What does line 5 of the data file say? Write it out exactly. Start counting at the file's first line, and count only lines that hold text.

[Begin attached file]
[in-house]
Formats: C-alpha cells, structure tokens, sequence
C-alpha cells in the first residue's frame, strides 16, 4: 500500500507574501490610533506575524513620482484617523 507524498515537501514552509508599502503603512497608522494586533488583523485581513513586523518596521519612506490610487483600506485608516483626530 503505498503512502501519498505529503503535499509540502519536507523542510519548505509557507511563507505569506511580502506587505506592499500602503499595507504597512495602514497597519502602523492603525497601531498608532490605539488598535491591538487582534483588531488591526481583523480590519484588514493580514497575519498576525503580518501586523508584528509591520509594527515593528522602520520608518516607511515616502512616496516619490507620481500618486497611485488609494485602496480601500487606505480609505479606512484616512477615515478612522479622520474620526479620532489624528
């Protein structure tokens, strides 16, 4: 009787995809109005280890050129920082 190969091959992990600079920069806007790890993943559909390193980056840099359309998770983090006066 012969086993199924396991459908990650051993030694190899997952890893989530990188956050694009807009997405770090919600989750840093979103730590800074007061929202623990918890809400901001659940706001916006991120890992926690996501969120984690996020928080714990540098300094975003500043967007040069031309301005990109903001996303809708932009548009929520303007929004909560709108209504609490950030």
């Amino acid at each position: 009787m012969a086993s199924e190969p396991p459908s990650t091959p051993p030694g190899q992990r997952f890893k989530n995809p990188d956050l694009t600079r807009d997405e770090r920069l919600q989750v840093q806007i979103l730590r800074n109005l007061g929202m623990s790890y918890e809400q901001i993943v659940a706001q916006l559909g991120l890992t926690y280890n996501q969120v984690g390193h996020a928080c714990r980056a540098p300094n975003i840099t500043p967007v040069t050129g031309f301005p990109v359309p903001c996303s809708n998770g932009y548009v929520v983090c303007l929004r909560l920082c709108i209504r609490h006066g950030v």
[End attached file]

């Amino acid at each position: 009787m012969a086993s199924e190969p396991p459908s990650t091959p051993p030694g190899q992990r997952f890893k989530n995809p990188d956050l694009t600079r807009d997405e770090r920069l919600q989750v840093q806007i979103l730590r800074n109005l007061g929202m623990s790890y918890e809400q901001i993943v659940a706001q916006l559909g991120l890992t926690y280890n996501q969120v984690g390193h996020a928080c714990r980056a540098p300094n975003i840099t500043p967007v040069t050129g031309f301005p990109v359309p903001c996303s809708n998770g932009y548009v929520v983090c303007l929004r909560l920082c709108i209504r609490h006066g950030v």